It has been three months since the NCAA’s name, image and likeness policy took effect across the nation, and Razorback athletes have quickly taken advantage of several partnership opportunities.
On June 30, the NCAA Board of Directors adopted an interim policy allowing all student-athletes to be compensated for use of their names, images and likenesses starting July 1. This opened the door to a range of financial opportunities for Arkansas student-athletes.
As the clock struck midnight on July 1, offers for partnerships and sponsorships began pouring in.
“That night at 12, so many opportunities came my way,” said Davonte Davis, a sophomore point guard for the men's basketball team. “It’s a great opportunity to meet new people and do business with them.”
With numerous companies approaching him, Davis wanted to make sure the partnerships he chose did not interfere with his priorities, he said.
“I didn’t want it to be a job, but wanted it to be fun,” Davis said. “You can have input on your contract. I had input on mine because I wanted to focus on basketball. Because if it wasn’t for basketball, this wouldn’t even be happening.”
Shortly after the policy took effect, Davis announced on social media his partnership with JJ’s Grill, an Arkansas-based sports bar and grill chain with 10 locations in the state.
“JJ’s was my first endorsement, and I was their first athlete,” Davis said. “They told me they wanted me to be the face of the company because of my image. I am always smiling and enjoying life.”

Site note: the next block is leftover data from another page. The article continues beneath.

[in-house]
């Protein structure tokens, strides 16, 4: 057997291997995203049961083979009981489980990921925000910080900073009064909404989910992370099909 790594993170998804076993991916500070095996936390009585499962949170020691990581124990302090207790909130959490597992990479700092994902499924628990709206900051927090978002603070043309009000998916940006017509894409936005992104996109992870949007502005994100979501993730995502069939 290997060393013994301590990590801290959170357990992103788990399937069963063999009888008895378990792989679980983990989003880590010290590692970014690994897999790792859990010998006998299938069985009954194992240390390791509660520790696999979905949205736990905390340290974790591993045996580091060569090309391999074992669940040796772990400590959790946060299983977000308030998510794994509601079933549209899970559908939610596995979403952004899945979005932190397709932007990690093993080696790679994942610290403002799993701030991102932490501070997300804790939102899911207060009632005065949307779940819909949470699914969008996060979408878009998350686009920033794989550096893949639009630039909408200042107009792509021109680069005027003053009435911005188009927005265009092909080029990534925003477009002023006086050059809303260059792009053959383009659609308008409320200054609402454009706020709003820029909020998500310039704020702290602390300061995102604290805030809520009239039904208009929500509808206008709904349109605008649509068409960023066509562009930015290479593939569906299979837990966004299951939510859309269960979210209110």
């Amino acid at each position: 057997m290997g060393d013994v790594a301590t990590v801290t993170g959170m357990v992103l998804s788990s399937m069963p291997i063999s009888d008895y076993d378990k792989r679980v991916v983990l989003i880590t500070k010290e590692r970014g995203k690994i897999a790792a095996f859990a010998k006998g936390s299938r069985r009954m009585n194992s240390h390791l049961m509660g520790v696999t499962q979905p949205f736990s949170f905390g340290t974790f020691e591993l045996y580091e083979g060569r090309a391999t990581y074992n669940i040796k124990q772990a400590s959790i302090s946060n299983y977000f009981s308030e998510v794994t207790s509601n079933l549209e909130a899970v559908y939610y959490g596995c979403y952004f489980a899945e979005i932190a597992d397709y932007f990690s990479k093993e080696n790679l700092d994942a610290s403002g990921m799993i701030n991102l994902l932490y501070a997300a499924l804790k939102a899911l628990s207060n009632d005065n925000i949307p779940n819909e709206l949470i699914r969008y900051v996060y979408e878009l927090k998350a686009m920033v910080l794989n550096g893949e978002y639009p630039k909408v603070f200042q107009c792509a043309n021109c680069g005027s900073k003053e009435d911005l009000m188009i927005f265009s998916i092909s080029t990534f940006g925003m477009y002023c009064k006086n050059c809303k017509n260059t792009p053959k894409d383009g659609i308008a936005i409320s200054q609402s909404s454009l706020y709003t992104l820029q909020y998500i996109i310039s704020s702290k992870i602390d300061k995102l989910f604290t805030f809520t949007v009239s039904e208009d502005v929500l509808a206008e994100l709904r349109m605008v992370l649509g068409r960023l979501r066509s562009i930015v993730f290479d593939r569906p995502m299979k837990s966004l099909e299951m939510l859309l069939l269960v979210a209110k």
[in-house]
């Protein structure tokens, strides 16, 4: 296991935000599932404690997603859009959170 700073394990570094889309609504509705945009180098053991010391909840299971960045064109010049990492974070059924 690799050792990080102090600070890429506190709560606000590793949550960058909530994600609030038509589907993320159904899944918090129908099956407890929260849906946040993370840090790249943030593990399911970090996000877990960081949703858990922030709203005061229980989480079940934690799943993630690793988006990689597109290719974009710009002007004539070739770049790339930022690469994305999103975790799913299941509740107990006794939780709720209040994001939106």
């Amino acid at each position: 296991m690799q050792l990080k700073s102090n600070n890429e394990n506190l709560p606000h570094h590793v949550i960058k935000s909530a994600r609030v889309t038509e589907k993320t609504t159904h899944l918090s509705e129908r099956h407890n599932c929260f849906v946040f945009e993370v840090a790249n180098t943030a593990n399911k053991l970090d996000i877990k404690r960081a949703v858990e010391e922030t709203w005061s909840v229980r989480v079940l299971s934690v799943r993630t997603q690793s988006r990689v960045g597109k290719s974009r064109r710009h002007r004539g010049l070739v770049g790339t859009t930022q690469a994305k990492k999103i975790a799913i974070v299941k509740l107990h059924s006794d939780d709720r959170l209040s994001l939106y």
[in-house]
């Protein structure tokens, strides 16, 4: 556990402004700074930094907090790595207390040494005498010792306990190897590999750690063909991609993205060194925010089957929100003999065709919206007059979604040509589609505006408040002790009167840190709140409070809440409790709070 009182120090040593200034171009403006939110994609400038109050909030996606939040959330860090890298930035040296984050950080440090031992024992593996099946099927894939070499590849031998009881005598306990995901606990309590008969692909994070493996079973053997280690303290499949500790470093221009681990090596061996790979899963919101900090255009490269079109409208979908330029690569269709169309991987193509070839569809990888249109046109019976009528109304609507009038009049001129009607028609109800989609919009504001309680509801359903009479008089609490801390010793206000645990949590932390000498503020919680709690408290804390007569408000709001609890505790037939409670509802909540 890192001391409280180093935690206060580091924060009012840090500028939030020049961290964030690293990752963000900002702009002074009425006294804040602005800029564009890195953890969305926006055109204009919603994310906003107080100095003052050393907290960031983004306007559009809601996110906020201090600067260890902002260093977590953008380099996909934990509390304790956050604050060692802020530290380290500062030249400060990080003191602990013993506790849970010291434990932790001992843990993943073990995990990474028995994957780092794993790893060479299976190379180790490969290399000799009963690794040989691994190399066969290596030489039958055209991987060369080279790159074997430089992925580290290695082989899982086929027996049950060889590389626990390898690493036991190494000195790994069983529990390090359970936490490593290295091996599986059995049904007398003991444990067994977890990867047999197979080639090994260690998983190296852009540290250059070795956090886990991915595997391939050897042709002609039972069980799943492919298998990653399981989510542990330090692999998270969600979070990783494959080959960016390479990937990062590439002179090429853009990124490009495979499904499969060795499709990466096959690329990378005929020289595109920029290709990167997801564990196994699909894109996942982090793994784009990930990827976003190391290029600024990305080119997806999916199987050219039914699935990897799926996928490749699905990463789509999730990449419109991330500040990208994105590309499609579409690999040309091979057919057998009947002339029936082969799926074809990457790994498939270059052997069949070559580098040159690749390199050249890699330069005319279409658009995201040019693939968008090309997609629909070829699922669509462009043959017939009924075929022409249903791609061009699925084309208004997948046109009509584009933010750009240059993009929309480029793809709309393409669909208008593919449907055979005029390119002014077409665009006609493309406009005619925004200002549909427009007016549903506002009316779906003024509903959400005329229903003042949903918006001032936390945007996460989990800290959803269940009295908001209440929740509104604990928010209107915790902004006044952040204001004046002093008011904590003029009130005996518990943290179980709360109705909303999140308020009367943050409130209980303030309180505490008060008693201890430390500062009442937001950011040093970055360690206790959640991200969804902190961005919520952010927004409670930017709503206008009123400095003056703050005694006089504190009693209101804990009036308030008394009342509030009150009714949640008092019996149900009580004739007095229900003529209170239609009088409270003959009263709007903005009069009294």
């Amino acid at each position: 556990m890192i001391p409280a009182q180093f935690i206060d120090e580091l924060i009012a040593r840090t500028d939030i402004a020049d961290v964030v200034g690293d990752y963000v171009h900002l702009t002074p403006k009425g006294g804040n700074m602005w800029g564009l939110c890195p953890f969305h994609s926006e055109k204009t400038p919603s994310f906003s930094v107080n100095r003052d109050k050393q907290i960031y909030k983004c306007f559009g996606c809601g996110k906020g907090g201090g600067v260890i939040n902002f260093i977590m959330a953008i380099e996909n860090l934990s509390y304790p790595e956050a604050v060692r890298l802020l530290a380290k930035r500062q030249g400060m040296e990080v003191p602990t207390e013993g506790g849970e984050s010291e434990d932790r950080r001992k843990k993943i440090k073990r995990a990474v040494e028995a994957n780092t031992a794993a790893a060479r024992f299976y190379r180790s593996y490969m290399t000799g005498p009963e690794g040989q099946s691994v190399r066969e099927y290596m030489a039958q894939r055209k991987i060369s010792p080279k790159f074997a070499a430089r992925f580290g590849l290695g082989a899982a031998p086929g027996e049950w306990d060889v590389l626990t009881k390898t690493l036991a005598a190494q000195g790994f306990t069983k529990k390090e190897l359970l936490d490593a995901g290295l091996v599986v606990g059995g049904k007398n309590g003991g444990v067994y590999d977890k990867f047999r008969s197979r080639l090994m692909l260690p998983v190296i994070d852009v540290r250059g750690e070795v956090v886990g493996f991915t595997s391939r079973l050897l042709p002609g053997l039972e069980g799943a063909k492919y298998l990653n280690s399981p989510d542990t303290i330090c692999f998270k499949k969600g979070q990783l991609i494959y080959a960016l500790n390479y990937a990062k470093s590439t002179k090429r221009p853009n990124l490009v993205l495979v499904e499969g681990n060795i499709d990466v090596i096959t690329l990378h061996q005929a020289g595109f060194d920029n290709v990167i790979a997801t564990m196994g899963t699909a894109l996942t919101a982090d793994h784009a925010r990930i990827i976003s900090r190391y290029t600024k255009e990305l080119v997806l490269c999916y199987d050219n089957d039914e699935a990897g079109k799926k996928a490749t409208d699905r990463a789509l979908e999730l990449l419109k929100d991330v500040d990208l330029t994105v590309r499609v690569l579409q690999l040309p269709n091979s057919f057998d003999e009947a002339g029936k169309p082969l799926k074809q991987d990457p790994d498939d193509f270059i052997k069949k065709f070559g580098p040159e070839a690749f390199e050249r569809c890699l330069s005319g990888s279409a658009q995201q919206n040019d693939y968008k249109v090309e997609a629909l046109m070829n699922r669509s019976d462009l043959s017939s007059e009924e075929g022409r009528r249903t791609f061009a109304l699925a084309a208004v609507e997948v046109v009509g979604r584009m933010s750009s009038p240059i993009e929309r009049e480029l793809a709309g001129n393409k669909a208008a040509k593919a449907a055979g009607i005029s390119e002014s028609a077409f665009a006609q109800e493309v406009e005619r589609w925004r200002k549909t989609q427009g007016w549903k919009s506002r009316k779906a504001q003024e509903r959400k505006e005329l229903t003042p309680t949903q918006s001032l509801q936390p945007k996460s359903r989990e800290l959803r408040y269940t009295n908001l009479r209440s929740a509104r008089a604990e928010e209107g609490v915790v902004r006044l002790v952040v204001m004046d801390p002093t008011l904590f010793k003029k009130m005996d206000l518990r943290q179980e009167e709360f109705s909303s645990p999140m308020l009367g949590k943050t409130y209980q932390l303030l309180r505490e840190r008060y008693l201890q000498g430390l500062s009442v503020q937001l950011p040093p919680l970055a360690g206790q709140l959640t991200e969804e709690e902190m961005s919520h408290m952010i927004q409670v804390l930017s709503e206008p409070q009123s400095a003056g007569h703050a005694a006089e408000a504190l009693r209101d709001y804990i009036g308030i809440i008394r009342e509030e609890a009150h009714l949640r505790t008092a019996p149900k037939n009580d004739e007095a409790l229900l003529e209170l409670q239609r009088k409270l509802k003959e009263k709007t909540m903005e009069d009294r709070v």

Just a few days after the JJ’s announcement, Davis landed a sponsorship deal with Gwatney Chevrolet in Jacksonville, Arkansas. Davis was born and raised in Jacksonville, so the partnership was a great fit, he said.
JJ’s owner Jody Thornton was eager to sign Davis and formulated an agreement between the athlete and the company that he would be the first collegiate player to represent the restaurant, Thornton said.
“It just worked out that way,” Thornton said. “Devo was one of the ones we really wanted from the beginning. They all have different things, but what he has specifically done as a part of the team, put it out there that he is with us.”
Thornton knows athletics and education are the top priorities of student-athletes, and wants participation in NIL deals to fit into their lifestyles, he said.
“It’s really important to me that this is fun for them,” Thornton said. “This is not a job, they have a job and it is their sport, that is their job.
Many Arkansas athletes have signed deals, including the entirety of Razorback Football’s offensive line.
Wright’s Barbecue began sponsoring the offensive line July 6. Wright’s Barbecue staff dubbed them the “Protectors of the Pit” in a tweet. In total, 14 players were named in the sponsorship, many of whom used the hashtag #BodyByBBQ after the announcement.
The Razorback linemen receive Wright’s gift cards, discounted food and some apparel in exchange for promoting the brand.
“The NIL (policy) passing and being able to be sponsored by them has changed everything,” senior tackle Dalton Wagner said. “We got gift cards from (owner Jordan Wright) and some merch. We shout him out on Twitter all the time.”
Arkansas quarterbacks KJ Jefferson and Lucas Coley, along with the entire Razorback women’s basketball team, have also signed with Wright’s, spawning the tag #WrightsAthletes.
Wagner said he is honored to be a “Protector of the Pit” and is open to gaining more sponsorships, but is still focused on what is most important: performing well on the field.
“The guys are really happy about that,” Wagner said. “I remember we were talking with Mr. Wright. We were talking about what we can do to make something cling to it. Something to stick out so that you don’t get washed out in the NIL stuff so that no one forgets it. ‘Protectors of the Pit’ was one and ‘Body By Barbecue’ was another one. Mr. Wright came up with those.”
As Arkansas athletes dominate in their respective sports throughout the year, further sponsorship deals are sure to roll in. As of Monday, at least 160 athletes from 16 of the 19 sports on campus have partnered with 52 different businesses.